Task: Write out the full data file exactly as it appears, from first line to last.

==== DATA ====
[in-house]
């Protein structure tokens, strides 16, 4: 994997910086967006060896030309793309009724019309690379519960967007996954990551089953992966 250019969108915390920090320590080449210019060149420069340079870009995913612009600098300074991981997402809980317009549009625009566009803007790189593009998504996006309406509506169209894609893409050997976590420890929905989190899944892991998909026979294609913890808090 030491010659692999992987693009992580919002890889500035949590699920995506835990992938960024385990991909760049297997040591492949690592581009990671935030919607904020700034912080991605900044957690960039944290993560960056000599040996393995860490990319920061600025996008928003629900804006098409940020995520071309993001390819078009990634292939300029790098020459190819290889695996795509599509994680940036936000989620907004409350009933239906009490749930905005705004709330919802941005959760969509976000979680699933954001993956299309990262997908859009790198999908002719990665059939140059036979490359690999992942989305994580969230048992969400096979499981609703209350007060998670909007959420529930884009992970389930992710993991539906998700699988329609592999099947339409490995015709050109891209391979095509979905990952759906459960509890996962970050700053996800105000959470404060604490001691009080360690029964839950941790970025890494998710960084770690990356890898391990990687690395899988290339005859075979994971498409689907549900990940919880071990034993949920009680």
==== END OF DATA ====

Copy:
[in-house]
């Protein structure tokens, strides 16, 4: 994997910086967006060896030309793309009724019309690379519960967007996954990551089953992966 250019969108915390920090320590080449210019060149420069340079870009995913612009600098300074991981997402809980317009549009625009566009803007790189593009998504996006309406509506169209894609893409050997976590420890929905989190899944892991998909026979294609913890808090 030491010659692999992987693009992580919002890889500035949590699920995506835990992938960024385990991909760049297997040591492949690592581009990671935030919607904020700034912080991605900044957690960039944290993560960056000599040996393995860490990319920061600025996008928003629900804006098409940020995520071309993001390819078009990634292939300029790098020459190819290889695996795509599509994680940036936000989620907004409350009933239906009490749930905005705004709330919802941005959760969509976000979680699933954001993956299309990262997908859009790198999908002719990665059939140059036979490359690999992942989305994580969230048992969400096979499981609703209350007060998670909007959420529930884009992970389930992710993991539906998700699988329609592999099947339409490995015709050109891209391979095509979905990952759906459960509890996962970050700053996800105000959470404060604490001691009080360690029964839950941790970025890494998710960084770690990356890898391990990687690395899988290339005859075979994971498409689907549900990940919880071990034993949920009680």